back in this adit for a short way. I think we stopped where the roof had collapsed. By then
Marjorie had backed out remarking “This is crazy,” or some similar remark. She climbed
down the seashore and waited for Eric and I to emerge. There was one terrible stink
where Marjorie sat on a rock. A big dead pig had floated in from the sea or fallen off
the cliff. Marjorie did not smell a thing because she was so worried we would never
Below the cliffs were the broken bodies of animals that fell.
This adit was remarkably beautiful inside. In many places the walls were green from
Oxidized chalcopyrite In other place a deep dark blue. And still others were pinkish.
Samples have been removed and photographed by the Copper Coast tourist promoters
and displayed today (2020) since the site has become attractive to the general public.
It is even possible to go deep in the mine on escorted tours that must provide access from
the main shaft area. I am not sure if the mine has been drained but doubt it. That would
cost too much money for the limited number of people that might be interested.
In 1960, when Barney and I got out of the adit, I told Dr. Stam and John Hogan
about the colours on the adit walls. They tried to see if the old adit linked up with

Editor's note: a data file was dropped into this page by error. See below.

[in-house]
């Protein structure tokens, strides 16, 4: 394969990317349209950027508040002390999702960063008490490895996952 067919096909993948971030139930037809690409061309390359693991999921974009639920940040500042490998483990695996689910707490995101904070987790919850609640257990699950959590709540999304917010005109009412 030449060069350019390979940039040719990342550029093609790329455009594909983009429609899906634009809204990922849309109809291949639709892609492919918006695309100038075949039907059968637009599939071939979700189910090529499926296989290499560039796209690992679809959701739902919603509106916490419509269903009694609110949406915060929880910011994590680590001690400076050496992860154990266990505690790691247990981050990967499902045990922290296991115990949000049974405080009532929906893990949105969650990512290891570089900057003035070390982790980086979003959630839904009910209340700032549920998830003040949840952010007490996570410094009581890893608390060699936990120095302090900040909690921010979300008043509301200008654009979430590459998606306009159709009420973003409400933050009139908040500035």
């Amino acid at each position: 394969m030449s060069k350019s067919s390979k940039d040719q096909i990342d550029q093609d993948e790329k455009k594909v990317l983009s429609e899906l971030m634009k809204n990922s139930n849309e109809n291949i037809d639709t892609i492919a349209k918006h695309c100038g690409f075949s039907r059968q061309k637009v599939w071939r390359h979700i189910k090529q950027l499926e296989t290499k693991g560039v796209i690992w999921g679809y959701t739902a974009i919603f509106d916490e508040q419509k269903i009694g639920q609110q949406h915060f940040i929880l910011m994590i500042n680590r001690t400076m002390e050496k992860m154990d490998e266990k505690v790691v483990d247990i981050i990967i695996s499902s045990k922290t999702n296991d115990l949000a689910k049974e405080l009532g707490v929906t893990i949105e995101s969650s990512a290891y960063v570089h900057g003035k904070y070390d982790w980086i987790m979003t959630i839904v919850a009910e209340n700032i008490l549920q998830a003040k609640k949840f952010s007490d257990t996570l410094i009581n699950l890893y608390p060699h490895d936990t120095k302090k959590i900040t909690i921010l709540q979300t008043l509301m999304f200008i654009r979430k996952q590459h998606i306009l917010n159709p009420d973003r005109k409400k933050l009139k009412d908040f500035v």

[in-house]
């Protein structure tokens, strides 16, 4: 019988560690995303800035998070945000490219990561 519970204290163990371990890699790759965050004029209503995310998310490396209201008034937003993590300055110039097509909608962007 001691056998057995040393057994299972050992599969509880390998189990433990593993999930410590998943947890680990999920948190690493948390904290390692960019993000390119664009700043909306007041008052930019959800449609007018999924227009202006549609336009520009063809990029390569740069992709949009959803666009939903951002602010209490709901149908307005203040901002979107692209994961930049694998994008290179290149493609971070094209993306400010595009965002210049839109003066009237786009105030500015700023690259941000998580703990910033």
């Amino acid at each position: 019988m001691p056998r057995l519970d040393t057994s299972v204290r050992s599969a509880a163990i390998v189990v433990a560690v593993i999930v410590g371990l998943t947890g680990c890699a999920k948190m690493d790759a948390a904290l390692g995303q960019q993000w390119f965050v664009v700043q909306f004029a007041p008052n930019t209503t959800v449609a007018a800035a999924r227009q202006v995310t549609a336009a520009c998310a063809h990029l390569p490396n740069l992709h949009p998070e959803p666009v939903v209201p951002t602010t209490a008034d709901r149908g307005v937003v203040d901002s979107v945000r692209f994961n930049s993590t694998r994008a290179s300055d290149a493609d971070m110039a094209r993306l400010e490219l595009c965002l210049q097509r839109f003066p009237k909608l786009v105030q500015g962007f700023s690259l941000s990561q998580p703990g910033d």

some of the anomalies we found. We were already hiring crews to dig surface
trenches to check out anomalies. Barney’s ‘secret’ tunnels did the same thing with
“Any more adits along the coast, Barney?”
“Yes. There are two big ones almost directly behind Kirwin’s pub.”
“Think so…people once hid out in one of them.”
“Time of the Trouble in the 1920’s…IRA men lived there…stored
their weapons in one of them.”
“Who knows about them?”
“Everyone knows but they do not tell strangers.”
“Let’s take a look.”
Can you find the adit holes here?
This was an entrance at sea level.
Almost beside Bunmahon beach there was a huge gouge
in the rock. Sort of a cave. At the end of the cave was a
hole about five feet from the ground. Small hole. Smaller than
the other adit. Not far inside it opened into a larger
room and then continued horizontally. We did not go
much deeper because the second adit was much more
interesting according to Barney.So we moved along to